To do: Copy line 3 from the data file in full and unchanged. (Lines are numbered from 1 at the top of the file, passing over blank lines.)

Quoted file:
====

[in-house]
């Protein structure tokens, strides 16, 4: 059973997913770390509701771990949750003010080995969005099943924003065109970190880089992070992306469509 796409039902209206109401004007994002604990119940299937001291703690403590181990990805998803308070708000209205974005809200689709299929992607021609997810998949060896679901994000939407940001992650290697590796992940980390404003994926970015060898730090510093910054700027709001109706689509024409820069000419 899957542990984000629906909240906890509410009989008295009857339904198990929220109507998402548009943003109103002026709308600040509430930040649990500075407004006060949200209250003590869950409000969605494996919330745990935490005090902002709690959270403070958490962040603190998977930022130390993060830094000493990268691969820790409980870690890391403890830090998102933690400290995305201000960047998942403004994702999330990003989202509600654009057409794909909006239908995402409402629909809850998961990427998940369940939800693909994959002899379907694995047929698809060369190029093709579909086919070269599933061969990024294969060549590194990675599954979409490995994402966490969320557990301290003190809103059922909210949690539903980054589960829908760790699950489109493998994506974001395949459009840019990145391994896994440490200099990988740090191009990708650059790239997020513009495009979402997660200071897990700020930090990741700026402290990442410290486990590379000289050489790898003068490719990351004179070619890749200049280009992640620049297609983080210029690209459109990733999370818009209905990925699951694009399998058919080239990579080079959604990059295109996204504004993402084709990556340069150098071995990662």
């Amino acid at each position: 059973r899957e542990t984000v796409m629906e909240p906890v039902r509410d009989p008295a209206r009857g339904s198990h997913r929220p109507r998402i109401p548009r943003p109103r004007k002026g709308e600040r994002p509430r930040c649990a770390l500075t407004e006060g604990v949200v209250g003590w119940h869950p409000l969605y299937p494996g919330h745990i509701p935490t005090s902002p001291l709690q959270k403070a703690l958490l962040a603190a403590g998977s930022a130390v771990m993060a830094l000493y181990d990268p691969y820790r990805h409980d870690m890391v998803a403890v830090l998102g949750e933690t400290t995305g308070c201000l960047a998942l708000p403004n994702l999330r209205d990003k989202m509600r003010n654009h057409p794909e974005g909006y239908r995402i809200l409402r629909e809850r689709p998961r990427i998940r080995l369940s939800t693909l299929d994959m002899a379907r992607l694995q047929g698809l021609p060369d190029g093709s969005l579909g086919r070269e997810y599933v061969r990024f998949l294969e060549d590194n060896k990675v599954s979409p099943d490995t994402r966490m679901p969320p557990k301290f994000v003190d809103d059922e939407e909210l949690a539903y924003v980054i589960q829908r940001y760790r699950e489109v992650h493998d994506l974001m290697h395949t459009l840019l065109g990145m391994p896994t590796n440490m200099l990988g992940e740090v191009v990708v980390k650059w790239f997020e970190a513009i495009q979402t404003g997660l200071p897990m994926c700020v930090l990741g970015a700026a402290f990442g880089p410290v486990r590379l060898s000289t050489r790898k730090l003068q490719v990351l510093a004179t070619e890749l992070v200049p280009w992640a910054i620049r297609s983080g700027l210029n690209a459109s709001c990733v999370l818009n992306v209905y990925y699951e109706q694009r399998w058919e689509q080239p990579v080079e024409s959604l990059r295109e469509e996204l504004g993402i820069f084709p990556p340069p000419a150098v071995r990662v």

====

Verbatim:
């Amino acid at each position: 059973r899957e542990t984000v796409m629906e909240p906890v039902r509410d009989p008295a209206r009857g339904s198990h997913r929220p109507r998402i109401p548009r943003p109103r004007k002026g709308e600040r994002p509430r930040c649990a770390l500075t407004e006060g604990v949200v209250g003590w119940h869950p409000l969605y299937p494996g919330h745990i509701p935490t005090s902002p001291l709690q959270k403070a703690l958490l962040a603190a403590g998977s930022a130390v771990m993060a830094l000493y181990d990268p691969y820790r990805h409980d870690m890391v998803a403890v830090l998102g949750e933690t400290t995305g308070c201000l960047a998942l708000p403004n994702l999330r209205d990003k989202m509600r003010n654009h057409p794909e974005g909006y239908r995402i809200l409402r629909e809850r689709p998961r990427i998940r080995l369940s939800t693909l299929d994959m002899a379907r992607l694995q047929g698809l021609p060369d190029g093709s969005l579909g086919r070269e997810y599933v061969r990024f998949l294969e060549d590194n060896k990675v599954s979409p099943d490995t994402r966490m679901p969320p557990k301290f994000v003190d809103d059922e939407e909210l949690a539903y924003v980054i589960q829908r940001y760790r699950e489109v992650h493998d994506l974001m290697h395949t459009l840019l065109g990145m391994p896994t590796n440490m200099l990988g992940e740090v191009v990708v980390k650059w790239f997020e970190a513009i495009q979402t404003g997660l200071p897990m994926c700020v930090l990741g970015a700026a402290f990442g880089p410290v486990r590379l060898s000289t050489r790898k730090l003068q490719v990351l510093a004179t070619e890749l992070v200049p280009w992640a910054i620049r297609s983080g700027l210029n690209a459109s709001c990733v999370l818009n992306v209905y990925y699951e109706q694009r399998w058919e689509q080239p990579v080079e024409s959604l990059r295109e469509e996204l504004g993402i820069f084709p990556p340069p000419a150098v071995r990662v």